Interestingly, she supplies no links or sources for any of the alleged evidence that she offers as support for these grand schemes. Yet, that doesn’t stop her from dropping gems like this, “Scientific research consistently shows that participating students [in parent choice programs] have higher graduation and college attendance rates, as well as higher reading and math scores, than their peers.” Never mind citing any of that “scientific research” or from where it comes.

Ultimately, Alger falsely believes that somehow parental choice leads to innovation and personalization but fails to support how any of it is actually connected. In her view it all seems that simple. Yet, for all her charges of a political agenda in the Common Core, she writes with a pretense as if she is void of one. She isn’t and far from it.

Image: iPad

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2 thoughts on “Reading & Reacting: Rotten to the Core

  1. Laura Gibbs

    The one TRULY good thing about CCSS is that the standards are there online in full detail for people to read. I’ve plowed my way through the narrative writing standards and the literacy standards and done detailed analyses of them (since those are the ones most relevant to my own perspective and which I think I can judge) … but I’m staggered by the number of people who opine about the standards who seem to know nothing about them at all. Admittedly, getting to the bottom of the politics, the funding, the testing, etc. is complicated – but at least for a start people could read the darn standards so that at least THAT much of the conversation could be on solid ground. But I have found precious few discussions of actual standards – more so for math than for ELA, but that’s not surprising since the ELA really seems to be an un-theorized hodgepodge (that’s the case for the narrative writing and literacy standards anyway), while at least on the math side there is some kind of pedagogical thought that went into the thing (and so, as a result, the math one really is more like a curriculum than the ELA). I don’t know enough about the actual teaching of math, though, to judge what I think about the approach they have taken… for narrative writing and literacy, though, I just shudder. And that’s BEFORE even seeing the actual tests…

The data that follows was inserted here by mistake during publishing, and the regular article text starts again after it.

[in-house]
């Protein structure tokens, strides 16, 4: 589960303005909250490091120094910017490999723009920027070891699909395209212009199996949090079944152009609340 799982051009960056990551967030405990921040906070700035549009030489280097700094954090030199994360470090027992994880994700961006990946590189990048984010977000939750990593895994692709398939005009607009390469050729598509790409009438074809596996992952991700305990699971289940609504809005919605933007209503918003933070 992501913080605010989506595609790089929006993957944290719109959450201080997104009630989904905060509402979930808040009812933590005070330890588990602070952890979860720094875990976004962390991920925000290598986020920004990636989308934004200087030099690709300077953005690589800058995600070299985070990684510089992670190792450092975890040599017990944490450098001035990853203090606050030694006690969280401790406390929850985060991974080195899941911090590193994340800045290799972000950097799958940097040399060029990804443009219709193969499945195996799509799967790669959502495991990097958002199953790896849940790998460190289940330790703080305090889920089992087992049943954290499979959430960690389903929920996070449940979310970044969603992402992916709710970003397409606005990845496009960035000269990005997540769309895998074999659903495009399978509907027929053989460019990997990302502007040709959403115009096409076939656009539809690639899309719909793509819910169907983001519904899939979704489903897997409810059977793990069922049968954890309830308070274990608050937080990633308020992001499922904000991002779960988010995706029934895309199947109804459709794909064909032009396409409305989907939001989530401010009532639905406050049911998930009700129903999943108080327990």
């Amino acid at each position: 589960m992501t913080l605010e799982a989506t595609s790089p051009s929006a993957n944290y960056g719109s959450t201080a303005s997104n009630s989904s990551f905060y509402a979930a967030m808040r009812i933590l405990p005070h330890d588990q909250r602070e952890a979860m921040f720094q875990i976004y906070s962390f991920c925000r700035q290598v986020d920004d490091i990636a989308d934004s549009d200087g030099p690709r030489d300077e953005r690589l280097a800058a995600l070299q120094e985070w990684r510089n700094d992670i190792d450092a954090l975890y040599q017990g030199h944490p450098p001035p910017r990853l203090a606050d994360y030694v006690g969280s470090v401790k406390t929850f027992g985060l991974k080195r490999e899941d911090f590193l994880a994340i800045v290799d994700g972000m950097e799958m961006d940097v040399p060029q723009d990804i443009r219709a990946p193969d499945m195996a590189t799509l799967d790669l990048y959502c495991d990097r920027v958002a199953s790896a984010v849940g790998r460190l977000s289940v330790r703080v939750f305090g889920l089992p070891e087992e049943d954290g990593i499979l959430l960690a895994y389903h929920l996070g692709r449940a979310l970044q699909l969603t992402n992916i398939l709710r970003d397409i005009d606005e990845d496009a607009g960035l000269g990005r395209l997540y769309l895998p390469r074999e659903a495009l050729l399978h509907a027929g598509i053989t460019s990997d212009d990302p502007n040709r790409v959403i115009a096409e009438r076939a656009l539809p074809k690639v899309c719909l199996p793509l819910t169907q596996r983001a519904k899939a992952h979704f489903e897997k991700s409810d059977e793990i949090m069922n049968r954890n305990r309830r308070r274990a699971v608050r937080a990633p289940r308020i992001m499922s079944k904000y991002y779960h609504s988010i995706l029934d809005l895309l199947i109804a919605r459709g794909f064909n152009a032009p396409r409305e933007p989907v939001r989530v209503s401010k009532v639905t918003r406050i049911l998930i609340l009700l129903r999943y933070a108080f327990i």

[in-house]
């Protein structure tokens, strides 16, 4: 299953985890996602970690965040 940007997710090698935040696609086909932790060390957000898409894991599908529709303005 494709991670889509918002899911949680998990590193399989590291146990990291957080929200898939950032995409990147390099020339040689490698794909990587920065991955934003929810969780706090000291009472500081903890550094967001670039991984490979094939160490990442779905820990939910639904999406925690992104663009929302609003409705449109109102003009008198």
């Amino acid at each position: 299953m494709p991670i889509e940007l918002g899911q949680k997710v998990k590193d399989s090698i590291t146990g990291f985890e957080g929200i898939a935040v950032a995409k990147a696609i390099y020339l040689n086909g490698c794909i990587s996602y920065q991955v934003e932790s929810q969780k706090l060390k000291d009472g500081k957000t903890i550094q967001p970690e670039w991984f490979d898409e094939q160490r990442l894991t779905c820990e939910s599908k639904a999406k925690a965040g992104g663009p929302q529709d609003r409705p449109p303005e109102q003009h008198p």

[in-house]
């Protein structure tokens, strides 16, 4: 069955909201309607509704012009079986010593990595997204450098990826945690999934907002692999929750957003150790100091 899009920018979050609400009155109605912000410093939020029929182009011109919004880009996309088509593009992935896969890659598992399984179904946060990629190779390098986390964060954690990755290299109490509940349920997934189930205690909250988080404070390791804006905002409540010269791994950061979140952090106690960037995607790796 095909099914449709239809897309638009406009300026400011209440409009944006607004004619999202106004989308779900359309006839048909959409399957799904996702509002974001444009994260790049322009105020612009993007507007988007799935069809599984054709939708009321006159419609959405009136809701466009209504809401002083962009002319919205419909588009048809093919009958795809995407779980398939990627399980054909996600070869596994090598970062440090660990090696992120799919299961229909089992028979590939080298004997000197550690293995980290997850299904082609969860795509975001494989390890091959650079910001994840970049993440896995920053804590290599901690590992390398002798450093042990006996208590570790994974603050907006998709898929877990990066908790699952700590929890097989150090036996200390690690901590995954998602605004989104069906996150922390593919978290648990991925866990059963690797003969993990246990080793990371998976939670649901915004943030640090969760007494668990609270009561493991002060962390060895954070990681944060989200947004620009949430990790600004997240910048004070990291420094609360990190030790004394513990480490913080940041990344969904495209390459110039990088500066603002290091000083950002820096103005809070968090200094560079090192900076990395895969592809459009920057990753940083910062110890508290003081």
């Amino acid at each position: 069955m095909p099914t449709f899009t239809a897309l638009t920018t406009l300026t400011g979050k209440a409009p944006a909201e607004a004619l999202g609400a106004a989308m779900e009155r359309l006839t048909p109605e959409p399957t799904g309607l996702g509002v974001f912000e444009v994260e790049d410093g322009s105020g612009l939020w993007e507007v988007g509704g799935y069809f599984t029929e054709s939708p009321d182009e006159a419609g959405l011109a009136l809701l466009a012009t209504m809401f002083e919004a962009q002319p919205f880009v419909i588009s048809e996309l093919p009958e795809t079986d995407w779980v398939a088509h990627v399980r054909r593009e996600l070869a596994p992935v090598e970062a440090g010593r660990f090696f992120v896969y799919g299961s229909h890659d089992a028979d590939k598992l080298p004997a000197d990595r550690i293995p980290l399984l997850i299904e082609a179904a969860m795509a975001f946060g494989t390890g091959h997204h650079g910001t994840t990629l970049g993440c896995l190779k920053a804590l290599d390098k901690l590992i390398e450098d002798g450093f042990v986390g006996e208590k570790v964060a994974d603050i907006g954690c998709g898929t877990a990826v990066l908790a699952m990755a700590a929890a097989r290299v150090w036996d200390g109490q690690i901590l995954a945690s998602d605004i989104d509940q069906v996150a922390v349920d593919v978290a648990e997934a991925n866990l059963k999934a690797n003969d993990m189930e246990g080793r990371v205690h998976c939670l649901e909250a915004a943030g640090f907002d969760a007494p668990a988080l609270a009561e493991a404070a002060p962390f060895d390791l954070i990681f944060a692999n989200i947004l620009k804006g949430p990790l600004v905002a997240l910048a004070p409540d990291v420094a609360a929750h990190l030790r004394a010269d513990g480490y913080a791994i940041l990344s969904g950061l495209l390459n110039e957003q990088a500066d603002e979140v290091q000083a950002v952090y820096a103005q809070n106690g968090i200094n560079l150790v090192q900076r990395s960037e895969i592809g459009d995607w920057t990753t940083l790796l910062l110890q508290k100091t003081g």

1. Fred Haas - @akh003 Post author

      I think there are definitely problem with the ELA standards, but they are not drastically different at the high school levels from what we had in MA. There are differences and some argue that they are not as good. I would submit that CCSS is narrower than the previous MA frameworks, which I think will contribute to more problems down the line. Still, I think the differences are more concerning at the younger levels. What I fear most is that they are going to lead a lot of administrators and teachers into a kind of “old-time religion” revival, like throwing really difficult texts at classes whether they can handle them or not in the name of the required “text complexity.” Some of that kind of stuff is going to be potentially harmful to kids and probably contribute to even more kids that hate reading.

      Also, every math teacher I have talked to in a serious fashion where I work thinks much of the Common Core is madness.

      As for the tests, the information that has been released from PARCC at least is looking very much like the Advanced Placement Composition synthesis question, with a prompt and a text set that is used for evidence to draft an answer. However, that is only one of the three designated strands of writing. Even the fact that CCSS has essentially reduced all modes and genres of writing to three is perhaps the height of folly, despite the mention that there are many sub-genres. In many places the three is the only instruction students will ever receive.